The current recession has seen many attempts by the government to stimulate the economy and help restore some measure of prosperity to American taxpayers. Several of these have shown up in the tax code itself, like the recovery rebate credit under George W. Bush, or the sales tax credit for new vehicle purchases championed by the Obama Administration.
With the month of July, President Obama has placed his signature on a new piece of stimulus legislation, the Homebuyer Assistance and Improvement Act. In this month’s newsletter I want to take the opportunity to briefly explore what it means to all of us.
The key provision of the act extends the deadline for purchasing a new home and qualifying for the first-time homebuyer credit until September 30, 2010, provided the taxpayer entered into a binding contract before May 1 (the previous closing deadline was June 30, 2010). The reason for this extension is that it has been taking longer than usual for buyers to close on their homes, due to delays in the funding of loans on the part of banks and mortgage companies.
This will have the effect of putting hundreds of thousands of dollars into the pockets of countless homebuyers, stimulating the housing, real estate and finance industries and hopefully triggering increased spending of at least some of those dollars in the broader economy. Congress estimates that this benefit will cost some $140 million over the next ten years. However, to prevent this price tag from deepening the federal deficit, Congress also plans to pay for it in three ways.
The first is rather complicated and involves implementation of the Travel Promotion Act, which was designed to use the “power of travel to serve as an economic stimulant, job generator and diplomatic tool” by promoting the United States as a travel destination. The program is funded, in part, by a fee of $10 charged to visitors from certain foreign countries for a special visa waiver. The Homebuyer Assistance and Improvement Act delays by one year the transfer of these fees and the start of a corresponding matching funds program, which is expected to raise $95 million over the next ten years.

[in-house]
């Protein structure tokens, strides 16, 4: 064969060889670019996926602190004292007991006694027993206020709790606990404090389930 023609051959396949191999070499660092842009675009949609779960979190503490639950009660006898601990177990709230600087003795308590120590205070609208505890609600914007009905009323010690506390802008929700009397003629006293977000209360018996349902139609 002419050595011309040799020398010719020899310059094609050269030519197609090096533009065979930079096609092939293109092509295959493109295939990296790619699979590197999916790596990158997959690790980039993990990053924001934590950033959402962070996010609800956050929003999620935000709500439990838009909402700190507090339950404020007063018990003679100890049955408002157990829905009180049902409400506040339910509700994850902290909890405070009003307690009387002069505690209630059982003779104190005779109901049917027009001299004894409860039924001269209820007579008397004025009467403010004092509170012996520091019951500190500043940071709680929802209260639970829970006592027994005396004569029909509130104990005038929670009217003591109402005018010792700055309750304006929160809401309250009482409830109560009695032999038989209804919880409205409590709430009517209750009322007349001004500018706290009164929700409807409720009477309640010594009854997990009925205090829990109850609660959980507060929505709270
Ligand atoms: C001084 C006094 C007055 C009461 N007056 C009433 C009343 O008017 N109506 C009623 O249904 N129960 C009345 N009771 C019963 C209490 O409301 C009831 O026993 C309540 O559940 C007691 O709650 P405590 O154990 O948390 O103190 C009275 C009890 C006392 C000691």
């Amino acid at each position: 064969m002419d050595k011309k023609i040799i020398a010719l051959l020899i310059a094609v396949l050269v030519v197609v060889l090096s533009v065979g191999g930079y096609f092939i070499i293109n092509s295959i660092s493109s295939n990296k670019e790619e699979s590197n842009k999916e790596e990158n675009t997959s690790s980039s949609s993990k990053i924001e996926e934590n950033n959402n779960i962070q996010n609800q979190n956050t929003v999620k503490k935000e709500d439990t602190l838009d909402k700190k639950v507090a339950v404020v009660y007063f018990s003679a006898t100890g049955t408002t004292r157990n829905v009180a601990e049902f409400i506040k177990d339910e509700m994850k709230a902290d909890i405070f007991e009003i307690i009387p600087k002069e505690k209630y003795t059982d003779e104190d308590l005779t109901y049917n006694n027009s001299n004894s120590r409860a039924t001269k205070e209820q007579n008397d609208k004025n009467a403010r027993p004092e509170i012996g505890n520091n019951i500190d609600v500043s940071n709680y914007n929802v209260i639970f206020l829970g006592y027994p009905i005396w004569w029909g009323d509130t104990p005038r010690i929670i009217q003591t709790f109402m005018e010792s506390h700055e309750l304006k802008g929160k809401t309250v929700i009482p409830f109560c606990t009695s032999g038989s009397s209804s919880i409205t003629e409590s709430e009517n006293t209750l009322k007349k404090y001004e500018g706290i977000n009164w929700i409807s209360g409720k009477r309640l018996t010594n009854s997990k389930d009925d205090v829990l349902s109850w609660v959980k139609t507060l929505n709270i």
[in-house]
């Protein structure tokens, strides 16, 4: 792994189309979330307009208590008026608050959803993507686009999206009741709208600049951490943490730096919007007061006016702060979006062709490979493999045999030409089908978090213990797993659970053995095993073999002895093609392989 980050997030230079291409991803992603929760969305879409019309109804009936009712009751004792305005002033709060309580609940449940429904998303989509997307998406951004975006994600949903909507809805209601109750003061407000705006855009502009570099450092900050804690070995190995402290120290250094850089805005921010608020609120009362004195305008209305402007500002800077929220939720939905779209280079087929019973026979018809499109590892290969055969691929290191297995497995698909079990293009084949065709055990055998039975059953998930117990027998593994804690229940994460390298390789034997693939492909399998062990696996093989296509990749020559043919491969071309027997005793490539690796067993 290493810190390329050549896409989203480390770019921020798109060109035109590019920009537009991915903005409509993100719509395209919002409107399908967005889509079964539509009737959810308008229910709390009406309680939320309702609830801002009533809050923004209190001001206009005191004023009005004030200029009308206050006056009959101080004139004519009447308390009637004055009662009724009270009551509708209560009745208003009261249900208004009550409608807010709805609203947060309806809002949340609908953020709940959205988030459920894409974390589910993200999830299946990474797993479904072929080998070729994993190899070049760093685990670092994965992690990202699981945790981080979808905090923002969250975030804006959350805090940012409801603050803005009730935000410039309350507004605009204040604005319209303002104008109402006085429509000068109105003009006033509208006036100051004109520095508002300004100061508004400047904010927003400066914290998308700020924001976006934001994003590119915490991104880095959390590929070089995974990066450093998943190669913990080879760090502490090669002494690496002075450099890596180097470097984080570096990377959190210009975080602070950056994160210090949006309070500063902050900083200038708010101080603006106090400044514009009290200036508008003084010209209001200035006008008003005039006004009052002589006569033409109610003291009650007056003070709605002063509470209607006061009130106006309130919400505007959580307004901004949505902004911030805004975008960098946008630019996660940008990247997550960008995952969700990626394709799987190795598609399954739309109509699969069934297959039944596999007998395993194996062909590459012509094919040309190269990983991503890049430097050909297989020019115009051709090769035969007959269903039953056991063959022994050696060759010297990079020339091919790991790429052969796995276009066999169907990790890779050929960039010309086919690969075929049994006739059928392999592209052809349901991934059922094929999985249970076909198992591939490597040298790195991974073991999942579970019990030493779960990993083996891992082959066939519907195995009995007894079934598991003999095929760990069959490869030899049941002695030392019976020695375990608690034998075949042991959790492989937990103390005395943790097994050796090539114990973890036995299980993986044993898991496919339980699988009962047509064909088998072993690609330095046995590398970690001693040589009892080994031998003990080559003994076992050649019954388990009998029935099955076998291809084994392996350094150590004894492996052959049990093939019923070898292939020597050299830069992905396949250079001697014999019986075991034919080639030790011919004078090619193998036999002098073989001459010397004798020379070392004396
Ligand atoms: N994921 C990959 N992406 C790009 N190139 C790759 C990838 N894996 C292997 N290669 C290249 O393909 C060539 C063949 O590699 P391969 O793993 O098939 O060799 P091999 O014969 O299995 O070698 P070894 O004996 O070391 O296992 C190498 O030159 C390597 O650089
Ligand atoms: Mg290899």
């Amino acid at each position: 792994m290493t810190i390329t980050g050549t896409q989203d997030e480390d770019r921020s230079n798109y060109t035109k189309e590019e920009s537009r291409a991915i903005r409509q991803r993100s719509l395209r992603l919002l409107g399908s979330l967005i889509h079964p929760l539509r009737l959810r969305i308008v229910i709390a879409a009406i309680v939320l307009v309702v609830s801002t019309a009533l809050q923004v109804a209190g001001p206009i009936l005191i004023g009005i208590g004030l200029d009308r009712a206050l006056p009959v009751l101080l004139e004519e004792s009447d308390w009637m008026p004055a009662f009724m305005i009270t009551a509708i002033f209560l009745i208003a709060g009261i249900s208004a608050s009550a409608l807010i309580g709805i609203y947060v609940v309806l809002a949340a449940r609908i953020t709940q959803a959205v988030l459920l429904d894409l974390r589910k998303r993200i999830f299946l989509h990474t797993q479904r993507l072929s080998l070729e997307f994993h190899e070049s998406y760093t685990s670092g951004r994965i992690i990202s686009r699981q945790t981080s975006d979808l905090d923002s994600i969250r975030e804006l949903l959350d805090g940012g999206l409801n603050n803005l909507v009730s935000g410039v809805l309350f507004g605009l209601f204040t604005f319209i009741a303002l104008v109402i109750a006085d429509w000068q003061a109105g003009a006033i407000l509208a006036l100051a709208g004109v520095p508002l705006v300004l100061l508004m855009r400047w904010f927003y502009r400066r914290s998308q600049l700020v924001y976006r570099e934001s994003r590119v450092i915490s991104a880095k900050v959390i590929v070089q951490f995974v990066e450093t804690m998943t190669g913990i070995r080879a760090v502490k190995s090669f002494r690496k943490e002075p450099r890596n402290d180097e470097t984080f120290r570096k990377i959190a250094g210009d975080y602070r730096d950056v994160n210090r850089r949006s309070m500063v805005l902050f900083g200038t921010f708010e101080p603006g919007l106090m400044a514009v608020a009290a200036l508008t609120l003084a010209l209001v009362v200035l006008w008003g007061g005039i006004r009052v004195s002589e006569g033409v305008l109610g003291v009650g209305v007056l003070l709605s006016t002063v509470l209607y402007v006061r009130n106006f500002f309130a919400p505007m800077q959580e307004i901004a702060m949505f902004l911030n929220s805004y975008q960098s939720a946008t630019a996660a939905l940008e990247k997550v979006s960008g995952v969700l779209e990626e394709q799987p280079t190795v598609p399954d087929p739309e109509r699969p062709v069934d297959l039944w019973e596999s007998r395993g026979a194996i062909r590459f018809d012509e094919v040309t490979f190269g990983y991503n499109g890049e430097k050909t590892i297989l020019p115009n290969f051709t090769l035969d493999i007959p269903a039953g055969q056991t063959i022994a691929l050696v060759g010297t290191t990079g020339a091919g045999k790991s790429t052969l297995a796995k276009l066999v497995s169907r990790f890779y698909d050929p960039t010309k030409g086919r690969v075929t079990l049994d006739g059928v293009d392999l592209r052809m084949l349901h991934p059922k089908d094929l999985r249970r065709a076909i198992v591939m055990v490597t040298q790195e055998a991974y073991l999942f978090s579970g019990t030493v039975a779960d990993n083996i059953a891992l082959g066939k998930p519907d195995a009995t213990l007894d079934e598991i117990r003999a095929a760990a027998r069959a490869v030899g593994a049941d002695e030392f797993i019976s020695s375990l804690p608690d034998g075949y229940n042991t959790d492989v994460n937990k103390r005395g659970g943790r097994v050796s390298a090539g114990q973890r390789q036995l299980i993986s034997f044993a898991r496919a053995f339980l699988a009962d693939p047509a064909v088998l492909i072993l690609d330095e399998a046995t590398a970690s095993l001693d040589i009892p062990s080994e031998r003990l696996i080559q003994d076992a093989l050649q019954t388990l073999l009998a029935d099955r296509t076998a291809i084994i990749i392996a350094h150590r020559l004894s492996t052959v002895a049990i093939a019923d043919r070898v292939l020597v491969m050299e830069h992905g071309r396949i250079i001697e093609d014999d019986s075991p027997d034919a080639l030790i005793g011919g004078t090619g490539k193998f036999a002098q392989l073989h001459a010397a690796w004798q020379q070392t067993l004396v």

The second revenue raiser is much more straightforward. Simply stated, it means that a longstanding IRS rule imposing a penalty for submitting bad checks now also applies to electronic payments. The penalty currently amounts to a two-percent tax on checks or money orders paid to the IRS from taxpayer accounts that have insufficient funds. This provision is expected to generate $48 million over the next ten years.
Third, Congress has put in place a number of provisions to prevent incarcerated taxpayers from fraudulently claiming tax benefits such as the first-time homebuyer credit, the earned income credit, and others to which they are clearly not entitled. This represents a response to a scheme some prisoners took part in that enriched them for falsely claiming the first-time homebuyer credit, at a cost to taxpayers of some $9 million. The new restrictions are not only expected to shut off that illegal pipeline, but prevent similar problems in the future, and streamline certain recordkeeping requirements for state and federal prisons, raising some $6 million over the next ten years.
If you do the math, it should be apparent that this legislation raises a total of $149 million in revenues, not only offsetting the $140 million cost of the Homebuyer Assistance and Improvement Act, but making a dent in the deficit as well. If that’s just election-year appeasement, I’ll take it!